TV Ads Reach Most Affluent ConsumersMendelsohn Affluent Survey says more than 50 million adults from high-income households saw or heard TV ads in the past six months 9/24/2012 12:01:00 AM Eastern
Television remains the advertising medium that reaches
the most affluent Americans.
According to the 2012 Mendelsohn Affluent Survey
released last week, more than 50 million adults from
households with incomes of higher than $100,000
reported seeing or hearing advertising on TV in the past
six months. Among those, about 60% said they had
considerable—or, at the very least, some—interest in the
advertising they saw or heard.
touch points. The change we found is that more people
are seeing advertising through smartphones and tablets,”
says Steve Kraus, senior VP, chief insights officer, audience
measurement group, Ipsos Media CT, which conducts the
Mendelsohn study. “But otherwise, television has been a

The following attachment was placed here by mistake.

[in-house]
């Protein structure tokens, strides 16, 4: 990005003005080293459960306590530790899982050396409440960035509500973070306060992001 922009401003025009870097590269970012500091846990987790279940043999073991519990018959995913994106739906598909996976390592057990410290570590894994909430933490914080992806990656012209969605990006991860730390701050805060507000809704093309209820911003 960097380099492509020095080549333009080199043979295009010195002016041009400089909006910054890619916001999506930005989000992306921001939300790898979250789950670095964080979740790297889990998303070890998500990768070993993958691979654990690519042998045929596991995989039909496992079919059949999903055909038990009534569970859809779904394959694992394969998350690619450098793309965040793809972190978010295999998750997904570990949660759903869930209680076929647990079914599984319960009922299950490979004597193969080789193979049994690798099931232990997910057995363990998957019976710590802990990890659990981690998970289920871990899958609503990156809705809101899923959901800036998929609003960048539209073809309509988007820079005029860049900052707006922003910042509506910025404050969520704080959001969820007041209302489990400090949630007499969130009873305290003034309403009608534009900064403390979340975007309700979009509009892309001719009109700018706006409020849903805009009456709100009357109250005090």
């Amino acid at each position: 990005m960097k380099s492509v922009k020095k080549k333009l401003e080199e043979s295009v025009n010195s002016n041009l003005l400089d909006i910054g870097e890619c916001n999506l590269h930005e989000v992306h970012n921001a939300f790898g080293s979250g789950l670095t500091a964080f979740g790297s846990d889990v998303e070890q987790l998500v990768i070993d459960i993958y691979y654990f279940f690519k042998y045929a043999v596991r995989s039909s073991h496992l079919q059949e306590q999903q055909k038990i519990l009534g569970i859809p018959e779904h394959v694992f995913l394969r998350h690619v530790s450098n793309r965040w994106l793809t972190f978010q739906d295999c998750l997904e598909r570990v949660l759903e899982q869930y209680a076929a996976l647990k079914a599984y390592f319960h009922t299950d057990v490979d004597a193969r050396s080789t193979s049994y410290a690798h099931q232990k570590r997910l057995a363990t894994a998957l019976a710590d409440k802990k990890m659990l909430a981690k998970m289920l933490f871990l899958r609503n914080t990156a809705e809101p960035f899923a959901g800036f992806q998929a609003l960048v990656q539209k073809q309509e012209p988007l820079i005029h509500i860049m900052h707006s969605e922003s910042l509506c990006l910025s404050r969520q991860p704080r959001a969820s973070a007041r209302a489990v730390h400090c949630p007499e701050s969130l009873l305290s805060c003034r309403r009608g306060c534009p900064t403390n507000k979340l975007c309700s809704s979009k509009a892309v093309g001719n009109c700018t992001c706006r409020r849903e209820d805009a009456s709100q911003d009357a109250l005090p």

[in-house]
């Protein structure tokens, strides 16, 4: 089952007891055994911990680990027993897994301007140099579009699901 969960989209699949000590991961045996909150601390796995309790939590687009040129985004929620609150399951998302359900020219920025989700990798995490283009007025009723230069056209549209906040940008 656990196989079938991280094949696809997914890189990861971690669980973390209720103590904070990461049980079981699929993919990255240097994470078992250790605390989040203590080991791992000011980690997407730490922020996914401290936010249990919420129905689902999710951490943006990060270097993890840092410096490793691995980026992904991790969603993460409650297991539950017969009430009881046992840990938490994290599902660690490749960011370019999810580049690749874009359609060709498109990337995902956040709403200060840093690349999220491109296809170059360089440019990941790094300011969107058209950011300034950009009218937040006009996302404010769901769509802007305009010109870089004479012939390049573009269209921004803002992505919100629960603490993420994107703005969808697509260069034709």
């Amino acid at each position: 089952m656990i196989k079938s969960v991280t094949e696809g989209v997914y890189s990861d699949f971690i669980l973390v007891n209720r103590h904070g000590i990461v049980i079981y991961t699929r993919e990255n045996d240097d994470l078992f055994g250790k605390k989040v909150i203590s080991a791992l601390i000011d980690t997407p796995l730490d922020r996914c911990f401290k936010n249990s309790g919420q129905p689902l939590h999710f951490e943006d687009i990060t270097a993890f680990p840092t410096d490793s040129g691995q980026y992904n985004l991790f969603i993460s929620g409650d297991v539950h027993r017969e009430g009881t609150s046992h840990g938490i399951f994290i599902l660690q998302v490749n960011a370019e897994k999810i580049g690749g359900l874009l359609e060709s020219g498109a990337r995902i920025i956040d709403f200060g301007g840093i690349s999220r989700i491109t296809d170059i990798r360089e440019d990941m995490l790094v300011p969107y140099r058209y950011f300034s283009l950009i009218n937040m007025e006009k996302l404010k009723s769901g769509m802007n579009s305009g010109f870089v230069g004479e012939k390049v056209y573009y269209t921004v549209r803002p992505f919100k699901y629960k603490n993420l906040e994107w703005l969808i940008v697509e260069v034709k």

consistent No. 1 on both reach and receptivity.”
To do the study, Ipsos talked to 13,794 adults and asked
questions about 98 different TV networks and 51 different
programming genres. Viewing among the affluents
was down 4% to 16.9 hours in a typical week. The study
also found that high-income viewers were watching fewer
cable channels, 15.7, down about 6% from the 2011 survey.
“One could speculate it’s the growth of things like
Netflix or Amazon Prime” that caused the drop in viewing,
Kraus says. But he downplayed the shrinkage, noting
that there was not much change in viewing of the most
popular programming genres.
The top programming genres among affluent viewers
were: local news, seen by 69% of respondents; movies
(68%); action and adventure (67%); comedy (63%); drama
(57%); national/international news (55%); and sports (53%).
The networks with the most affluent viewers were led
by the broadcasters, with ABC on top, followed by NBC,
CBS and Fox. Among cable networks, ESPN had the most
affluent viewers, followed by Discovery Channel, History,
CNN, A&E and Food Network.
The networks whose viewers had the highest median
net worth were Bloomberg TV, Fox Business Network,
Golf Channel, Tennis Channel and Ovation.
Krauss added that affluent individuals continue to
invest money in TV. “Their televisions continue to get bigger,
they get better in quality, they continue to get more
connected to the Internet and to hardware like Blu-rays,”
he says. “So there’s still a very strong enthusiasm for TV